Review:Brighton Theatre Group: Everybody’s Talking about Jamie at The Old Market, Hove

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Brighton Theatre Group Youth have done it again!  It’s the magic combination of Producer Keith Shepherd, Director Michael Burnie, Choreographer Jodie Michele and Musical Director Carl Greenwood.  The musical “Everybody’s Talking about Jamie” is based on the true story of a 16-year-old schoolboy whose career ambition was to become a drag queen.  It played last week at The Old Market theatre in Hove, to a sold-out audience.

This BTG Youth production featured youngsters with general ages of 16, plus or minus. And yet, the maturity with which the parts were played, belied their young years..

The stage opens to a classroom. A bell rings and ebullient Year Eleven students bounce onto the scene and take their desks. Their teacher, Miss Hedge (Liv Thompson), asks about their career ambitions: all the predictable professions (though one wants to marry a billionaire); except for fair haired, good-looking Jamie (James Kiley), who unashamedly declares he wants to be a drag queen.

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The classroom suddenly becomes his Mum’s kitchen sideboard. (How do they change scenes without our noticing?) Rosa Farrington is Margaret New, Jamie’s mother. Simple frock and discreet makeup give her the grownup look of a loving, supportive Mum, unfazed by her son’s preferences. She’s sensible and passionate. She’s proud of him: “You’re my boy.”, she sings later. Ray (Ella Scott) is her lively and supportive friend.

Jamie in red shoes, with his motherJamie in red shoes, with his mother
Jamie in red shoes, with his mother

It’s Jamie’s birthday. With a flourish, Mum and Ray present him with a parcel, plus a card from absent father. Jamie’s thrilled with what he unwraps - a pair of red high heeled shoes! He puts them on and prances around.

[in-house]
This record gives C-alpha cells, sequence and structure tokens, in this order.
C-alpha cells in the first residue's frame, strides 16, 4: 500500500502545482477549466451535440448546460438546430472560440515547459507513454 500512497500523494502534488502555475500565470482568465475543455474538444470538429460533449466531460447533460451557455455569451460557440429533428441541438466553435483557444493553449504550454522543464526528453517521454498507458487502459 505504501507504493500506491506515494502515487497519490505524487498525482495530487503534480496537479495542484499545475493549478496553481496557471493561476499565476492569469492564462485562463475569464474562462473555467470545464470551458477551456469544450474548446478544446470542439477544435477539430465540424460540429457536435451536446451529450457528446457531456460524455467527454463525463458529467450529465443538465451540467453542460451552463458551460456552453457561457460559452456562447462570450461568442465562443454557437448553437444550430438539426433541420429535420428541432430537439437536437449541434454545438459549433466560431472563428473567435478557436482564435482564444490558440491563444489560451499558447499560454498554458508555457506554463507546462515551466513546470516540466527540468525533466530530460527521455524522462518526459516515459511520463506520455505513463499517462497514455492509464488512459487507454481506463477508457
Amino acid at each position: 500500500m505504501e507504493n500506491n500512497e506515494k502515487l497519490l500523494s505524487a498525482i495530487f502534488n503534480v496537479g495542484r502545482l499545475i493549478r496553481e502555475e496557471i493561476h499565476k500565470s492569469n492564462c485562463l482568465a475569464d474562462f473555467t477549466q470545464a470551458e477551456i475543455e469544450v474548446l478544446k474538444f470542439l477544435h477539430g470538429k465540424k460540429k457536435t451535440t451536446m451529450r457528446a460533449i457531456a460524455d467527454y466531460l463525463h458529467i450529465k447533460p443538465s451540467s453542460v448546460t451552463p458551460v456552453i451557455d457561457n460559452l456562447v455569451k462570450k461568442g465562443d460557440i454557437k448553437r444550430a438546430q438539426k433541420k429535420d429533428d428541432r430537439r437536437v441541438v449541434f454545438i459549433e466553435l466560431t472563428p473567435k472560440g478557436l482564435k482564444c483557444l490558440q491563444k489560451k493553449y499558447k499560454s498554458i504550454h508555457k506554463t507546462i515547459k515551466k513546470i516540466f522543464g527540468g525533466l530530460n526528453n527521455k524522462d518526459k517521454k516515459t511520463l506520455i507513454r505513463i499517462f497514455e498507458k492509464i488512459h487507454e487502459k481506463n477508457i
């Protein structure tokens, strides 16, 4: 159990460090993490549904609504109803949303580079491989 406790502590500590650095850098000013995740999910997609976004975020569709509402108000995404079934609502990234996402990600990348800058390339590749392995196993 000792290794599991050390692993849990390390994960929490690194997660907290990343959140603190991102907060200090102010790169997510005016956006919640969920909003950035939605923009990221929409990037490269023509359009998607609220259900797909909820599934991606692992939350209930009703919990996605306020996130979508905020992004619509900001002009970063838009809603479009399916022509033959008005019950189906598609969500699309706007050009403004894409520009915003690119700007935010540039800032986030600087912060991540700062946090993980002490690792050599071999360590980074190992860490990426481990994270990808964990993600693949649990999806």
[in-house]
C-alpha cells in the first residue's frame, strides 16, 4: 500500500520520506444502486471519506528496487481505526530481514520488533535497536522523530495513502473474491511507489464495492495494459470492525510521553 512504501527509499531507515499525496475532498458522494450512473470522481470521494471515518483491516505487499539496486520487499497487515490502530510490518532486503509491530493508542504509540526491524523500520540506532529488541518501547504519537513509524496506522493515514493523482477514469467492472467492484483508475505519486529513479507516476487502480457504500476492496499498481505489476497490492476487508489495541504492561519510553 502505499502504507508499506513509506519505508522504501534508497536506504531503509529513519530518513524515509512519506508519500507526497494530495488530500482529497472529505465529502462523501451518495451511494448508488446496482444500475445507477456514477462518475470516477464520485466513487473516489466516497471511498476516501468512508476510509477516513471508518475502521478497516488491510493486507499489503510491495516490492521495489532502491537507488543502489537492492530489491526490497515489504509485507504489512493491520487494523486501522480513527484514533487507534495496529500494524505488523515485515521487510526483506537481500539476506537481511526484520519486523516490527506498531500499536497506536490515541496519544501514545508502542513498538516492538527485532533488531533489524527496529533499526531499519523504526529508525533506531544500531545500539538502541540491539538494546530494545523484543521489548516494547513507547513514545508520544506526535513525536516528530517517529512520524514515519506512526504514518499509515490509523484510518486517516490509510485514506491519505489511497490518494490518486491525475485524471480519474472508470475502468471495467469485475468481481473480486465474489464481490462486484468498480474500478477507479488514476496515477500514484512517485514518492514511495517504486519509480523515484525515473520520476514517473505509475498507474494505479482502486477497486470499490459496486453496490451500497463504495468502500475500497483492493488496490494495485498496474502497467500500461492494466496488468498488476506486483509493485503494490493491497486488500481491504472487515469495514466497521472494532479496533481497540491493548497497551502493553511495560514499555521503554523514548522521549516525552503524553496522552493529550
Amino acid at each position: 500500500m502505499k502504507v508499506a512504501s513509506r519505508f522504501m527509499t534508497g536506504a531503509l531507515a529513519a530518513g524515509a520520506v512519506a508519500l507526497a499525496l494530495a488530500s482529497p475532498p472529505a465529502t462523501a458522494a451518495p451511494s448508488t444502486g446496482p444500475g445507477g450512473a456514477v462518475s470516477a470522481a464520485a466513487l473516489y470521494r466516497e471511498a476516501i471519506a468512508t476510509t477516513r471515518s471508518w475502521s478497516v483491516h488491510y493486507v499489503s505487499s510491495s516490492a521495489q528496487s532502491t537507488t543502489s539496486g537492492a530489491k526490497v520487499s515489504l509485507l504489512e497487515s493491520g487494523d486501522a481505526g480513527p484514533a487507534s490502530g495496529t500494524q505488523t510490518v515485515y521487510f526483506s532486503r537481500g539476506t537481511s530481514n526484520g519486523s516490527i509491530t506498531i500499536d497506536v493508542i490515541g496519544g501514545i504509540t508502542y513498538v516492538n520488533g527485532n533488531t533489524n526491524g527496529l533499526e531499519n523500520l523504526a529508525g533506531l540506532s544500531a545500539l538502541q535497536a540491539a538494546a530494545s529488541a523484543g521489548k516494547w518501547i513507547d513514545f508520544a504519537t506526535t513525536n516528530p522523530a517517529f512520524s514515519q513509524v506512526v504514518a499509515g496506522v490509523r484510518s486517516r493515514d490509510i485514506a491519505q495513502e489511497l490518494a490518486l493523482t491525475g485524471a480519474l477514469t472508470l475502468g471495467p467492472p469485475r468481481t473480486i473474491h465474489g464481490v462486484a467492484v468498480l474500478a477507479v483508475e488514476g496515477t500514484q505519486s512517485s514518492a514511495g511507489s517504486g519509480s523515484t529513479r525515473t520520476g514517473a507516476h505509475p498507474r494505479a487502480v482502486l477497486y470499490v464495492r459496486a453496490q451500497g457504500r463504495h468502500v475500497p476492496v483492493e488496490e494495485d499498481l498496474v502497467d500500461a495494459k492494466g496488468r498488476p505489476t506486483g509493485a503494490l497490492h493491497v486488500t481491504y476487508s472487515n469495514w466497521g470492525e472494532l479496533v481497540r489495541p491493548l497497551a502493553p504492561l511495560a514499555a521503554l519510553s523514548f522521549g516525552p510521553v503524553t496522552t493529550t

Shortly after, though, a bout of self-doubt creeps in and he sings “I’m building this wall in my head.”

Come in Hugo - played by Asher Starr, 18 years old going on 30. He has a circular rail of colourful dresses for sale. His attractive oriental features make him the perfect salesman and mentor. Jamie’s first venture towards feminine clothes (apart from the time his father caught him trying on a dress of his mother’s) is in this extraordinary shop. “The dress must choose you,” says Hugo. So Jamie closes his eyes and riffles around the circular rack, stopping at a long red dress. He pulls it off the hanger, marvelling at its loveliness. With the red high heels and a long blonde wig, actor James Kiley becomes a stunning woman. He is who he wants to be.

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Later, when Asher himself transforms to the extravagantly dressed Loco Chanelle you wouldn’t think it was the same person. He’s marvellous.

Drag queensDrag queens
Drag queens

And that brings me to all the backstage support - the army of props handlers who help with the frantic costume changes for actors who play different characters; and the scene changers.

In one scene there’s a toilet booth on stage (what?), with Jamie trying to put on makeup in a mirror, Pritti Pasha, (Chanel Pritchard), his faithful friend, who wears a hijab, assisting: till he’s discovered and dragged down from an escape window..